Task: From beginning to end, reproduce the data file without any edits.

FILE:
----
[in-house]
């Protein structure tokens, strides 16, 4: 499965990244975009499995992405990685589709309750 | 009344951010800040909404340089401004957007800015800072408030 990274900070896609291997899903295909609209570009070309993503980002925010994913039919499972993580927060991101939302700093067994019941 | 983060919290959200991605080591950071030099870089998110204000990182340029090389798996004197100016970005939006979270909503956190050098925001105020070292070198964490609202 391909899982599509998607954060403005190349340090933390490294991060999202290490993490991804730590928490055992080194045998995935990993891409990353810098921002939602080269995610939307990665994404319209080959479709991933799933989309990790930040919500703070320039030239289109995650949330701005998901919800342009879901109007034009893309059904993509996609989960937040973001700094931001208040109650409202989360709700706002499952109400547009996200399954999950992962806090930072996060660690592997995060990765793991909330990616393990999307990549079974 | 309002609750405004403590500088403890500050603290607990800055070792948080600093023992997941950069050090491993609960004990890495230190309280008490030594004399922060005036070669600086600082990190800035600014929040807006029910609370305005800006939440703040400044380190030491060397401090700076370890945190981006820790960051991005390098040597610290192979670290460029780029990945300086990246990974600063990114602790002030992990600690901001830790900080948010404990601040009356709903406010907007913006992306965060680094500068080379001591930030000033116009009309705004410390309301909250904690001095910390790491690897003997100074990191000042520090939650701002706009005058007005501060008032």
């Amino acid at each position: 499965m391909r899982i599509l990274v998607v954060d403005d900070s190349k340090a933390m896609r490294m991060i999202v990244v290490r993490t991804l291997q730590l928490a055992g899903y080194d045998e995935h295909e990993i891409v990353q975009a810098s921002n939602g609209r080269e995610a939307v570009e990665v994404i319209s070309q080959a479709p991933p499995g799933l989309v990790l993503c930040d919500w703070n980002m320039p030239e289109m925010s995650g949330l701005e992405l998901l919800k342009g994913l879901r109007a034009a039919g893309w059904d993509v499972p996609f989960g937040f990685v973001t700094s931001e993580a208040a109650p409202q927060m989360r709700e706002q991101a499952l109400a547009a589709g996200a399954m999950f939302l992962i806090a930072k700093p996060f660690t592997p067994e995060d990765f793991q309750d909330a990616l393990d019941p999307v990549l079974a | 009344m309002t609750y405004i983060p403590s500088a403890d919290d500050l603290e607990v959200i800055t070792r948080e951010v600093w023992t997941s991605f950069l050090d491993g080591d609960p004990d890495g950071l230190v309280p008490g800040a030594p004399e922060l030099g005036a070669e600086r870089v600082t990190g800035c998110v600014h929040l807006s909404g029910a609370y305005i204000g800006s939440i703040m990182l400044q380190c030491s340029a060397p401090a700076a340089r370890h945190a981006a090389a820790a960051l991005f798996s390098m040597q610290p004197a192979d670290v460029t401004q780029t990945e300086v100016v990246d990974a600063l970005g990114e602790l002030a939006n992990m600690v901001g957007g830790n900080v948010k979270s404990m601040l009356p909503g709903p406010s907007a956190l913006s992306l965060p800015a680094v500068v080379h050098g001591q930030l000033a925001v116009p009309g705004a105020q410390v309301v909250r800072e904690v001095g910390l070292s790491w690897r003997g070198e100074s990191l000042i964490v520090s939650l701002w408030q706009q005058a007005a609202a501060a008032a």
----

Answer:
[in-house]
């Protein structure tokens, strides 16, 4: 499965990244975009499995992405990685589709309750 | 009344951010800040909404340089401004957007800015800072408030 990274900070896609291997899903295909609209570009070309993503980002925010994913039919499972993580927060991101939302700093067994019941 | 983060919290959200991605080591950071030099870089998110204000990182340029090389798996004197100016970005939006979270909503956190050098925001105020070292070198964490609202 391909899982599509998607954060403005190349340090933390490294991060999202290490993490991804730590928490055992080194045998995935990993891409990353810098921002939602080269995610939307990665994404319209080959479709991933799933989309990790930040919500703070320039030239289109995650949330701005998901919800342009879901109007034009893309059904993509996609989960937040973001700094931001208040109650409202989360709700706002499952109400547009996200399954999950992962806090930072996060660690592997995060990765793991909330990616393990999307990549079974 | 309002609750405004403590500088403890500050603290607990800055070792948080600093023992997941950069050090491993609960004990890495230190309280008490030594004399922060005036070669600086600082990190800035600014929040807006029910609370305005800006939440703040400044380190030491060397401090700076370890945190981006820790960051991005390098040597610290192979670290460029780029990945300086990246990974600063990114602790002030992990600690901001830790900080948010404990601040009356709903406010907007913006992306965060680094500068080379001591930030000033116009009309705004410390309301909250904690001095910390790491690897003997100074990191000042520090939650701002706009005058007005501060008032």
């Amino acid at each position: 499965m391909r899982i599509l990274v998607v954060d403005d900070s190349k340090a933390m896609r490294m991060i999202v990244v290490r993490t991804l291997q730590l928490a055992g899903y080194d045998e995935h295909e990993i891409v990353q975009a810098s921002n939602g609209r080269e995610a939307v570009e990665v994404i319209s070309q080959a479709p991933p499995g799933l989309v990790l993503c930040d919500w703070n980002m320039p030239e289109m925010s995650g949330l701005e992405l998901l919800k342009g994913l879901r109007a034009a039919g893309w059904d993509v499972p996609f989960g937040f990685v973001t700094s931001e993580a208040a109650p409202q927060m989360r709700e706002q991101a499952l109400a547009a589709g996200a399954m999950f939302l992962i806090a930072k700093p996060f660690t592997p067994e995060d990765f793991q309750d909330a990616l393990d019941p999307v990549l079974a | 009344m309002t609750y405004i983060p403590s500088a403890d919290d500050l603290e607990v959200i800055t070792r948080e951010v600093w023992t997941s991605f950069l050090d491993g080591d609960p004990d890495g950071l230190v309280p008490g800040a030594p004399e922060l030099g005036a070669e600086r870089v600082t990190g800035c998110v600014h929040l807006s909404g029910a609370y305005i204000g800006s939440i703040m990182l400044q380190c030491s340029a060397p401090a700076a340089r370890h945190a981006a090389a820790a960051l991005f798996s390098m040597q610290p004197a192979d670290v460029t401004q780029t990945e300086v100016v990246d990974a600063l970005g990114e602790l002030a939006n992990m600690v901001g957007g830790n900080v948010k979270s404990m601040l009356p909503g709903p406010s907007a956190l913006s992306l965060p800015a680094v500068v080379h050098g001591q930030l000033a925001v116009p009309g705004a105020q410390v309301v909250r800072e904690v001095g910390l070292s790491w690897r003997g070198e100074s990191l000042i964490v520090s939650l701002w408030q706009q005058a007005a609202a501060a008032a």